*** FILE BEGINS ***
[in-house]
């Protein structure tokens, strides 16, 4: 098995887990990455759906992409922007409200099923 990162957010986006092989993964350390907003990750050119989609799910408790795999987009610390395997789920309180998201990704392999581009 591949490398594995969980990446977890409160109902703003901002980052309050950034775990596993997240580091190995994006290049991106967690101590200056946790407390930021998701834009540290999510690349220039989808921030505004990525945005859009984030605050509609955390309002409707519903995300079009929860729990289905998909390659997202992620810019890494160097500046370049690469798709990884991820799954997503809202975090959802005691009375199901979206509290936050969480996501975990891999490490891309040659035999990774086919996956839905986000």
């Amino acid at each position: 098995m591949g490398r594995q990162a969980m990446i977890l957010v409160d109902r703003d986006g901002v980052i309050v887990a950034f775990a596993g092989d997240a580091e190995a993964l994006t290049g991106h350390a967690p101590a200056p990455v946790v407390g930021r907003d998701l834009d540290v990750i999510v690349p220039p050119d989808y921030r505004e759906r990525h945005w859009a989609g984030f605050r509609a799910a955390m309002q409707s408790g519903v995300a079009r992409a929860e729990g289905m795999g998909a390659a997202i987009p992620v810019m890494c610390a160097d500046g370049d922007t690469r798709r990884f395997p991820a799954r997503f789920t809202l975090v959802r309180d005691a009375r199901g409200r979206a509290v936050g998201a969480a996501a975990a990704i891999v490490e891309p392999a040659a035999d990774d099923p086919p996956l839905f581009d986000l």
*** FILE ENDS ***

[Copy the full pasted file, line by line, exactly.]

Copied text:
[in-house]
């Protein structure tokens, strides 16, 4: 098995887990990455759906992409922007409200099923 990162957010986006092989993964350390907003990750050119989609799910408790795999987009610390395997789920309180998201990704392999581009 591949490398594995969980990446977890409160109902703003901002980052309050950034775990596993997240580091190995994006290049991106967690101590200056946790407390930021998701834009540290999510690349220039989808921030505004990525945005859009984030605050509609955390309002409707519903995300079009929860729990289905998909390659997202992620810019890494160097500046370049690469798709990884991820799954997503809202975090959802005691009375199901979206509290936050969480996501975990891999490490891309040659035999990774086919996956839905986000």
């Amino acid at each position: 098995m591949g490398r594995q990162a969980m990446i977890l957010v409160d109902r703003d986006g901002v980052i309050v887990a950034f775990a596993g092989d997240a580091e190995a993964l994006t290049g991106h350390a967690p101590a200056p990455v946790v407390g930021r907003d998701l834009d540290v990750i999510v690349p220039p050119d989808y921030r505004e759906r990525h945005w859009a989609g984030f605050r509609a799910a955390m309002q409707s408790g519903v995300a079009r992409a929860e729990g289905m795999g998909a390659a997202i987009p992620v810019m890494c610390a160097d500046g370049d922007t690469r798709r990884f395997p991820a799954r997503f789920t809202l975090v959802r309180d005691a009375r199901g409200r979206a509290v936050g998201a969480a996501a975990a990704i891999v490490e891309p392999a040659a035999d990774d099923p086919p996956l839905f581009d986000l």